Gemstone candles can be a personal and very meaningful handmade gift, and they are easy to create at home. From birthstones to semi-precious gems with properties or colors you adore, there are lots of stones you can conceal inside the candle. As it burns, the secret gem is slowly revealed.
Making a Gem Candle
If you know how to make traditional poured wax container candles, you're already halfway to making a gem candle. There are just a few variations on the usual approach to keep the gem suspended within the wax. You'll need to melt the wax in two stages and allow it to harden in between, so this type of candle takes a little longer to make than a regular poured one.
Things You'll Need
What to Do
- Begin by melting about a third of the desired amount of wax for your candle using a double boiler. If you'll be adding fragrance, put in a few drops when the wax is melted.
- While the wax is melting, cut a wick to a few inches longer than the height of the container. Tie one end to a pencil, chopstick, or popsicle stick, and balance it across the lip of the jar.
- Pour the melted wax into the jar, using care to keep the wick upright. Your jar will be about a third full. Let the wax cool completely.
- After the wax is cool, place one or more gems on the surface of the hardened wax. Melt the remaining wax in the double boiler and add fragrance if desired.
- Pour the remaining wax over the gems, filling the container to the level you desire. The gems will be hidden inside.
- Allow the wax to cool completely and trim the wick to 1/4 to 1/2 inch in length.
Tips for Choosing Gems
Many stones and gems can work for this type of candle, but it's a good idea to keep a few guidelines in mind as you choose:
- Smooth, polished gems work best. Crystals can be lovely, but remember that this gem is going to be covered in wax. If you want it to be something someone can enjoy after burning the candle, avoid crevices and cracks that will fill with hard-to-remove wax.
- Any size of gem can work, as long as it can fit inside the candle you're making. You can even put lots of smaller gems in a candle.
- Certain gems are sensitive to heat, so you should avoid those for candles. For instance, the International Gem Society reports that citrine can fade when heated. Others to avoid include peridot, malachite, and garnet. Opal contains trace amounts of water and can fracture when heated too.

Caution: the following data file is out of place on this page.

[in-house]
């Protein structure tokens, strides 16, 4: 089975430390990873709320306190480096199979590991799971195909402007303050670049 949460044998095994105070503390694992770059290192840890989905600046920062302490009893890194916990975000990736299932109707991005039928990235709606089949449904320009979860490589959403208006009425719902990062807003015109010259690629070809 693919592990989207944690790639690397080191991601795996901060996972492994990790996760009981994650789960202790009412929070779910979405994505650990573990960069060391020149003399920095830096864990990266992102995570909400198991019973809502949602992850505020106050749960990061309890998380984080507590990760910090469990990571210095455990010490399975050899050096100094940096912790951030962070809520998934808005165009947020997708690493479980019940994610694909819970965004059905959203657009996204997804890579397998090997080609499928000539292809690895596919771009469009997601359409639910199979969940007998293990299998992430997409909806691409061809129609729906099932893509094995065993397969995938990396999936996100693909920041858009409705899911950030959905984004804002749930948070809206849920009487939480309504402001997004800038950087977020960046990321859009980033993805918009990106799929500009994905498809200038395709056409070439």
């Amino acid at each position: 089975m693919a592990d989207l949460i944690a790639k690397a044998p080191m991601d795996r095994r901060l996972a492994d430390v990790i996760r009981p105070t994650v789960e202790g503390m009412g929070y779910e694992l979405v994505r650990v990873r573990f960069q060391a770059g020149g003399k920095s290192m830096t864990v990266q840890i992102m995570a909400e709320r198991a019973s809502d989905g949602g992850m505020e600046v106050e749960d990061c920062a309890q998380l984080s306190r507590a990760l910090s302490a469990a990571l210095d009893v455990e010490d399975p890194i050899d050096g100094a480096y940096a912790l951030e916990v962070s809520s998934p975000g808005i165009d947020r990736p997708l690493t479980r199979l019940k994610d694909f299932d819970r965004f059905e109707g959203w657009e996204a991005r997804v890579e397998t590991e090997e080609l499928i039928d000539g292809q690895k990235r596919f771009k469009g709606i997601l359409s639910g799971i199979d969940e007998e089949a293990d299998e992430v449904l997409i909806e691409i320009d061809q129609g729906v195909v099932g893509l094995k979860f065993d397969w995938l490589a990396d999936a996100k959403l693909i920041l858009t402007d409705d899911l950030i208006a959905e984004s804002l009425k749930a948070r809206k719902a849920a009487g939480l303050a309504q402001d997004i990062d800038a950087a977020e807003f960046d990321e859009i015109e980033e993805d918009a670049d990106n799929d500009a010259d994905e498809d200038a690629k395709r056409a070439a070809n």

- Some materials, commonly thought of as gems, are actually organic in origin and can react badly to heat too. The IGS specifically cautions against heating coral, ivory, or pearls.
- A great option is the red-orange gem, carnelian. The IGS notes that was does not adhere to this stone, making it perfect for hiding inside a candle.
- Avoid artificial gemstones unless they are specifically created for this purpose. They may be chemically different than their genuine counterparts and might not handle heat well.
- Traditionally, gemstones have symbolism associated with them. Learning about gemstone meanings can help make your gem candles even more special.
Where to Buy Gems
You can purchase gems for your candles at local stores or online. Consider these sources:
- Amazon offers a sampler of several polished gemstones in a good size for candle making. You can buy a pound of mixed gems or select a single type you want. They retail for about $18 per pound.
- Mosaic Art Supply has gems sold by weight, including amethyst, agate, carnelian, and more. You can buy four ounces if you don't want a whole pound for candles. Price varies by type of stone, but most are about $4 to $8 for 4 ounces.
- Gems By Mail is a good option if you'd rather include lots of tiny polished gems instead of a few big ones. You can purchase a pound of mixed stones for about $9.
Reveal the Secret
Put some thought into choosing the perfect gems to hide inside your candles, and then get started creating some custom designs. As the candle burns and the wax melts away, the secret gem will be revealed.